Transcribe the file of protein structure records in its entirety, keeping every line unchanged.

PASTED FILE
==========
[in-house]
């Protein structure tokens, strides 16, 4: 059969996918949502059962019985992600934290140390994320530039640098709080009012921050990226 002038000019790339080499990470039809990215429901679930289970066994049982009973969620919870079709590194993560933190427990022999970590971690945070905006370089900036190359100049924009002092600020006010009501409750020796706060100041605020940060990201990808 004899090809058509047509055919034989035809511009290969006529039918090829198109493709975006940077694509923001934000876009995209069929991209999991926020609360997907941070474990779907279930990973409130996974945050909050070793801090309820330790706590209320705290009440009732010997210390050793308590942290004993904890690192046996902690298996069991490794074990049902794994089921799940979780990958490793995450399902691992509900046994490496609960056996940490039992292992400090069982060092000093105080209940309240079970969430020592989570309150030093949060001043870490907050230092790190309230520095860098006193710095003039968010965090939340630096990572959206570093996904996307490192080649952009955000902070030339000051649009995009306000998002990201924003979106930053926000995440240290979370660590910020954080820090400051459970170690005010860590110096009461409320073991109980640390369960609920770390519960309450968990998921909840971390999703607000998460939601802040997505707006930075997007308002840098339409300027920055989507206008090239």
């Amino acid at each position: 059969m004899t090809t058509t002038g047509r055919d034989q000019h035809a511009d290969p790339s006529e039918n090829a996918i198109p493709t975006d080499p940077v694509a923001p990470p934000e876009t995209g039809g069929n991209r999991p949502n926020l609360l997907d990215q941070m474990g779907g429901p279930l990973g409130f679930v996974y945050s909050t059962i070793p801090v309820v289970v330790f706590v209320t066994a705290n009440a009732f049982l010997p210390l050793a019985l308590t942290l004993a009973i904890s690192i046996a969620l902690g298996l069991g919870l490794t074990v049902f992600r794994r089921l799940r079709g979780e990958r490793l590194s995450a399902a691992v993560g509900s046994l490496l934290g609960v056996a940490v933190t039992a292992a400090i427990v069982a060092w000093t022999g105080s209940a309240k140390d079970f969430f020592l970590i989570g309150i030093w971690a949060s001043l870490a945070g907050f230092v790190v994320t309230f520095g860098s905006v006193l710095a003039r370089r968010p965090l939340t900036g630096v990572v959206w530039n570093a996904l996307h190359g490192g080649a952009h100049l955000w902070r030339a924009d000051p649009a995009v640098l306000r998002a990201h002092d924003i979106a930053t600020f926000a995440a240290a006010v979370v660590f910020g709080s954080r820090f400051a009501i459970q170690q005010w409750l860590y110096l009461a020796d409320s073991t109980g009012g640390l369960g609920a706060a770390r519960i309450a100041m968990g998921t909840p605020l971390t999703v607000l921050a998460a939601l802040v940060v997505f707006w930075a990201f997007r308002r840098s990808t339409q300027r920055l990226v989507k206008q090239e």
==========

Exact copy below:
[in-house]
């Protein structure tokens, strides 16, 4: 059969996918949502059962019985992600934290140390994320530039640098709080009012921050990226 002038000019790339080499990470039809990215429901679930289970066994049982009973969620919870079709590194993560933190427990022999970590971690945070905006370089900036190359100049924009002092600020006010009501409750020796706060100041605020940060990201990808 004899090809058509047509055919034989035809511009290969006529039918090829198109493709975006940077694509923001934000876009995209069929991209999991926020609360997907941070474990779907279930990973409130996974945050909050070793801090309820330790706590209320705290009440009732010997210390050793308590942290004993904890690192046996902690298996069991490794074990049902794994089921799940979780990958490793995450399902691992509900046994490496609960056996940490039992292992400090069982060092000093105080209940309240079970969430020592989570309150030093949060001043870490907050230092790190309230520095860098006193710095003039968010965090939340630096990572959206570093996904996307490192080649952009955000902070030339000051649009995009306000998002990201924003979106930053926000995440240290979370660590910020954080820090400051459970170690005010860590110096009461409320073991109980640390369960609920770390519960309450968990998921909840971390999703607000998460939601802040997505707006930075997007308002840098339409300027920055989507206008090239």
């Amino acid at each position: 059969m004899t090809t058509t002038g047509r055919d034989q000019h035809a511009d290969p790339s006529e039918n090829a996918i198109p493709t975006d080499p940077v694509a923001p990470p934000e876009t995209g039809g069929n991209r999991p949502n926020l609360l997907d990215q941070m474990g779907g429901p279930l990973g409130f679930v996974y945050s909050t059962i070793p801090v309820v289970v330790f706590v209320t066994a705290n009440a009732f049982l010997p210390l050793a019985l308590t942290l004993a009973i904890s690192i046996a969620l902690g298996l069991g919870l490794t074990v049902f992600r794994r089921l799940r079709g979780e990958r490793l590194s995450a399902a691992v993560g509900s046994l490496l934290g609960v056996a940490v933190t039992a292992a400090i427990v069982a060092w000093t022999g105080s209940a309240k140390d079970f969430f020592l970590i989570g309150i030093w971690a949060s001043l870490a945070g907050f230092v790190v994320t309230f520095g860098s905006v006193l710095a003039r370089r968010p965090l939340t900036g630096v990572v959206w530039n570093a996904l996307h190359g490192g080649a952009h100049l955000w902070r030339a924009d000051p649009a995009v640098l306000r998002a990201h002092d924003i979106a930053t600020f926000a995440a240290a006010v979370v660590f910020g709080s954080r820090f400051a009501i459970q170690q005010w409750l860590y110096l009461a020796d409320s073991t109980g009012g640390l369960g609920a706060a770390r519960i309450a100041m968990g998921t909840p605020l971390t999703v607000l921050a998460a939601l802040v940060v997505f707006w930075a990201f997007r308002r840098s990808t339409q300027r920055l990226v989507k206008q090239e």